“Spiritual Depression” By Martyn Lloyd-Jones
Summaries to Encourage, Edify, and Bless
Chapter 7 Fear of the Future
2 Timothy 1:7
Not only are there countless ways that spiritual depression can manifest in a believer’s life, but the Devil is relentless in his pursuit of our destruction. One of his chief means of discrediting Christianity is through spiritual depression. If he cannot get us to look backwards in despair, he may turn our eyes to the future in fear. Paul wrote to Timothy in this verse in order to deal with fear of the future.
One of the primary causes of future anxiety is one’s temperament and regeneration does not change temperament. Thankfully, God created and uses all types of temperaments.
One temperament focuses on the challenge of being Christian and ultimately fear failure. Another temperament has a fear of what they might have to suffer, even becoming paralyzed by these fears.
In this addressing of the future, a fine line exists between proper and improper forethought. Scripture frequently warns against worrying for the future. It is right to think about the future but wrong to be controlled by it.
In this verse, Paul gives Timothy both a reprimand and a reminder. Timothy faced his future as if he were still only an ordinary person. We, with Timothy, must have an entirely different outlook on life and future by realizing what matters most. What matters is not what is true of us, but what is true of Him. We must look at His power rather than our weakness. We must be controlled by the Holy Spirit rather than our temperament. It is God’s power that works in us.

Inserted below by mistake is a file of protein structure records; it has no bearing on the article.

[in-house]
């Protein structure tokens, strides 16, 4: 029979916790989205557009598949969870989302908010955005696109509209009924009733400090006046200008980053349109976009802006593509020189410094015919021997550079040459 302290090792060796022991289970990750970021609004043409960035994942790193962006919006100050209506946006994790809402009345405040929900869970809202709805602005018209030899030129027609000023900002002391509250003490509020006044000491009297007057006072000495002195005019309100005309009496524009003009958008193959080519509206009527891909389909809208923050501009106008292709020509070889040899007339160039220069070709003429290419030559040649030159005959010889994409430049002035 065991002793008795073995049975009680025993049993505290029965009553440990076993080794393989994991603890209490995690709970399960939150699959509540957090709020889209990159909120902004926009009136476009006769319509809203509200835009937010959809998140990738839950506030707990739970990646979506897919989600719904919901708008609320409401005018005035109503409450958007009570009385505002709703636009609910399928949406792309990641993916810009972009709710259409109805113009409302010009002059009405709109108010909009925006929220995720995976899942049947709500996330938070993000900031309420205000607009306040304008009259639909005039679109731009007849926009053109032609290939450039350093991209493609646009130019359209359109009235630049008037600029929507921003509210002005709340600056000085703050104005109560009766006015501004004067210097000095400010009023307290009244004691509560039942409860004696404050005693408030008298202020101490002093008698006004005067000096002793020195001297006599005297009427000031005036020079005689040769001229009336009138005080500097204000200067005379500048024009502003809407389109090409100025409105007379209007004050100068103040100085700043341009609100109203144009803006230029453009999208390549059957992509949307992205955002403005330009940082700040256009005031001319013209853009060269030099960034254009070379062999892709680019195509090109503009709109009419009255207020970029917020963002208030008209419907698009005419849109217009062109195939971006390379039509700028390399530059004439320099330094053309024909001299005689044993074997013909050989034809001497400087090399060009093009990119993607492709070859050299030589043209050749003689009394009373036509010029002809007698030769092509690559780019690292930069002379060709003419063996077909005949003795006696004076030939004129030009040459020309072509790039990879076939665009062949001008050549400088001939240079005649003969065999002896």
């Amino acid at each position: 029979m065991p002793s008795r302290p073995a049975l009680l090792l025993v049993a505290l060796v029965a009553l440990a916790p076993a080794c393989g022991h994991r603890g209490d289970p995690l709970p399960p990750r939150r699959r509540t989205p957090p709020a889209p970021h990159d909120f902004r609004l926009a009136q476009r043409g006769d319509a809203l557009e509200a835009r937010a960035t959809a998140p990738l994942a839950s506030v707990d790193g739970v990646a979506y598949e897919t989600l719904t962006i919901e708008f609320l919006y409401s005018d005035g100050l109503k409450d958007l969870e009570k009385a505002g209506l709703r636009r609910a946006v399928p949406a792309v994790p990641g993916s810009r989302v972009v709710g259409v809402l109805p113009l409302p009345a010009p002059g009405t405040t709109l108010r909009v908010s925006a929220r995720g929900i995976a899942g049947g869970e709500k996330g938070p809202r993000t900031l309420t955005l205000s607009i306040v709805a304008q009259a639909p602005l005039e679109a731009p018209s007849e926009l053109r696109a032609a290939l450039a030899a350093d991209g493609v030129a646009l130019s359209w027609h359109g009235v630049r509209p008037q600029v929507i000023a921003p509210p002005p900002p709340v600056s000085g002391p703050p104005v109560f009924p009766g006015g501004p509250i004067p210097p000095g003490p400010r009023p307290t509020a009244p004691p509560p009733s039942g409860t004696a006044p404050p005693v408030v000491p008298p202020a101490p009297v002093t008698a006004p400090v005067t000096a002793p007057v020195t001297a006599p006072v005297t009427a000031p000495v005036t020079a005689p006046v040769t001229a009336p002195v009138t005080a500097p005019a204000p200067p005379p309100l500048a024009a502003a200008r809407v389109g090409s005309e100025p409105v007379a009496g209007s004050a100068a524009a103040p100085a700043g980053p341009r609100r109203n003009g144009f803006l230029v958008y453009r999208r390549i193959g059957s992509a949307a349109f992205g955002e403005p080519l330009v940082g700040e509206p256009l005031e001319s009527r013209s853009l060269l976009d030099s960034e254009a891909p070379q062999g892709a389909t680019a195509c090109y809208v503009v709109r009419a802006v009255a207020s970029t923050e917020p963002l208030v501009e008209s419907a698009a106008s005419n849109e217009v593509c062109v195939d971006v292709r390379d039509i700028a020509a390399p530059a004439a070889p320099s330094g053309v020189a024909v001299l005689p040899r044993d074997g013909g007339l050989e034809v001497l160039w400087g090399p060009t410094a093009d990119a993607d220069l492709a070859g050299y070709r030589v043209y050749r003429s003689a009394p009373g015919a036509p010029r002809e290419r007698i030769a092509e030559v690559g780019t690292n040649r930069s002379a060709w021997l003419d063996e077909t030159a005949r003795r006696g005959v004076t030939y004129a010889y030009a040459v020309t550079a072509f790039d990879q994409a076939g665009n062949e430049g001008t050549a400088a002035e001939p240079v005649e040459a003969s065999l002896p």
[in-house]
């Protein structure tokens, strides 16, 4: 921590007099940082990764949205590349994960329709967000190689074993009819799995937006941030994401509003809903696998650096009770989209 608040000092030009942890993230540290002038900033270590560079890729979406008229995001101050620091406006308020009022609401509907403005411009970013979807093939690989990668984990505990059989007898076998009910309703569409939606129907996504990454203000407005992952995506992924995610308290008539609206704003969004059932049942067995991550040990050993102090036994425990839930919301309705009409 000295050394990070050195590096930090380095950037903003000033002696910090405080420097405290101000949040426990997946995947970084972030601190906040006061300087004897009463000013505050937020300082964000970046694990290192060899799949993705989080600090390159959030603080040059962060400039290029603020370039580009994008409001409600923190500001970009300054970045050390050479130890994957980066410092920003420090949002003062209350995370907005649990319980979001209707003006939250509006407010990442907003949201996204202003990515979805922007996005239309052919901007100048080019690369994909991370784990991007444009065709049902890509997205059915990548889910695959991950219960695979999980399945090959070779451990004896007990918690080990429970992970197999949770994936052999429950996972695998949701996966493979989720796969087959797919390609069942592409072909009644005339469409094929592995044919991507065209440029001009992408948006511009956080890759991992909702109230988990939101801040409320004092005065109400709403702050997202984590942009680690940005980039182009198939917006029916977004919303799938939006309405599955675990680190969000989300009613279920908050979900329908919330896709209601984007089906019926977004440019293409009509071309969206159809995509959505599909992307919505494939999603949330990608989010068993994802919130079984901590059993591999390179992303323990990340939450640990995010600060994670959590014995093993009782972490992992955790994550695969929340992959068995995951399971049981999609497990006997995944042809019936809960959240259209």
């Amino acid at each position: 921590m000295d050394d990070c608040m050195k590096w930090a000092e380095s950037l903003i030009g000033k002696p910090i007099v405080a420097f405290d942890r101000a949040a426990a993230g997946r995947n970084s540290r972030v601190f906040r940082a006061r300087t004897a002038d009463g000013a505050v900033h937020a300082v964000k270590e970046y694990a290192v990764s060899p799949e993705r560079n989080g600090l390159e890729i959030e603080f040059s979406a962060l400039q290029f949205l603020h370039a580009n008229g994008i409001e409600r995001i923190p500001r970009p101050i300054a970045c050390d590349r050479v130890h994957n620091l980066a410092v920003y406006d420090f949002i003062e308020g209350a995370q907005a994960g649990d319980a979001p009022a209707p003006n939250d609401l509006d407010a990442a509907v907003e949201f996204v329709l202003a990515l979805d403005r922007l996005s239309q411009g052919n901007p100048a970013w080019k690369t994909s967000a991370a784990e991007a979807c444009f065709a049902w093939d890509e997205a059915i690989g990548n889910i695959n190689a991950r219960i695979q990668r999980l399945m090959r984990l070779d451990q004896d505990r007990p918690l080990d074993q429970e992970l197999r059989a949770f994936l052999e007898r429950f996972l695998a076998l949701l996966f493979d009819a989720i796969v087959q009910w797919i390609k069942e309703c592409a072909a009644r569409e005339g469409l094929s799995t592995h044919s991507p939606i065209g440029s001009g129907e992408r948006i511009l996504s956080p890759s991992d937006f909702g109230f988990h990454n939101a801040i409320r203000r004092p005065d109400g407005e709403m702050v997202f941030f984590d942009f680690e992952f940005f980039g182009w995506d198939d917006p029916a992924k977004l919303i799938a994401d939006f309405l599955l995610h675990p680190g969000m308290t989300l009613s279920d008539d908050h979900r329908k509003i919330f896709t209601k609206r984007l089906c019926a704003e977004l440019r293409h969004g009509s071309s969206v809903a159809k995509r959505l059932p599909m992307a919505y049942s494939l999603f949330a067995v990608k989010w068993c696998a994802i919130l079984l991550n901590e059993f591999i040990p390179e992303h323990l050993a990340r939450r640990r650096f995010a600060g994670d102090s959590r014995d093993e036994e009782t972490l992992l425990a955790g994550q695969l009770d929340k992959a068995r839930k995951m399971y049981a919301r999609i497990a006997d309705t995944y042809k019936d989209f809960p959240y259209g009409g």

This power includes the power to endure. Here Paul encourages Timothy that God will give Him the Power to endure. After that Paul mentions love. This awakens those caught up in spiritual depression as they are absorbed in self. They must look outside themselves. Paul urged Timothy to think of Christ’s love and then think of love for the brothers.
The final antidote here to fear is a sound mind. God will give us the words to speak in the heat of the battle. We prepare our minds before the heat comes.
Contemporary man and woman seek mastery over their lives. We daily seek to control our present moments and ultimately our futures through a variety of means. Our inability to even manage our present often magnifies the recognition that our future is further out of our reach. Fear seems to naturally flow from this recognition.
In stark contrast, God calls us to overcome fear of the future. We are to look at Him as master of our future and find peace in that. MLJ points to Paul’s letter to Timothy as God’s reminder to look outside ourselves, particularly in God for hope in the future rather than fear.
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